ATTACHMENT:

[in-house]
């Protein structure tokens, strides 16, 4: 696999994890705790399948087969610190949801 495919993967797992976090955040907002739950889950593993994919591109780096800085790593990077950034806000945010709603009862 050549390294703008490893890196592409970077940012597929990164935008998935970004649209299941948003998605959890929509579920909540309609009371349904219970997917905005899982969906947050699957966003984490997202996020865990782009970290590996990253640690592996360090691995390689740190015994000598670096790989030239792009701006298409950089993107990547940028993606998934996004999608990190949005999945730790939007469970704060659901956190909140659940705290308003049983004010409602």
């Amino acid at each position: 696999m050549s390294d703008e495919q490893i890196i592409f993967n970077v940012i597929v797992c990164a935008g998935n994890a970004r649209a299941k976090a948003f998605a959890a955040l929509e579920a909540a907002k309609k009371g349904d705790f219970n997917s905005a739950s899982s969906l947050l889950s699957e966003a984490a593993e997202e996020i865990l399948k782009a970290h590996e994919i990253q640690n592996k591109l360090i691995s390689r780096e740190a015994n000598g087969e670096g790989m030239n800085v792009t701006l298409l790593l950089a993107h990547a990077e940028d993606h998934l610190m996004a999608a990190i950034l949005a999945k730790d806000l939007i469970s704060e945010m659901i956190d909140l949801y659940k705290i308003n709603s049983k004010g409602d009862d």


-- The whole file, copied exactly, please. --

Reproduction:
[in-house]
């Protein structure tokens, strides 16, 4: 696999994890705790399948087969610190949801 495919993967797992976090955040907002739950889950593993994919591109780096800085790593990077950034806000945010709603009862 050549390294703008490893890196592409970077940012597929990164935008998935970004649209299941948003998605959890929509579920909540309609009371349904219970997917905005899982969906947050699957966003984490997202996020865990782009970290590996990253640690592996360090691995390689740190015994000598670096790989030239792009701006298409950089993107990547940028993606998934996004999608990190949005999945730790939007469970704060659901956190909140659940705290308003049983004010409602």
């Amino acid at each position: 696999m050549s390294d703008e495919q490893i890196i592409f993967n970077v940012i597929v797992c990164a935008g998935n994890a970004r649209a299941k976090a948003f998605a959890a955040l929509e579920a909540a907002k309609k009371g349904d705790f219970n997917s905005a739950s899982s969906l947050l889950s699957e966003a984490a593993e997202e996020i865990l399948k782009a970290h590996e994919i990253q640690n592996k591109l360090i691995s390689r780096e740190a015994n000598g087969e670096g790989m030239n800085v792009t701006l298409l790593l950089a993107h990547a990077e940028d993606h998934l610190m996004a999608a990190i950034l949005a999945k730790d806000l939007i469970s704060e945010m659901i956190d909140l949801y659940k705290i308003n709603s049983k004010g409602d009862d």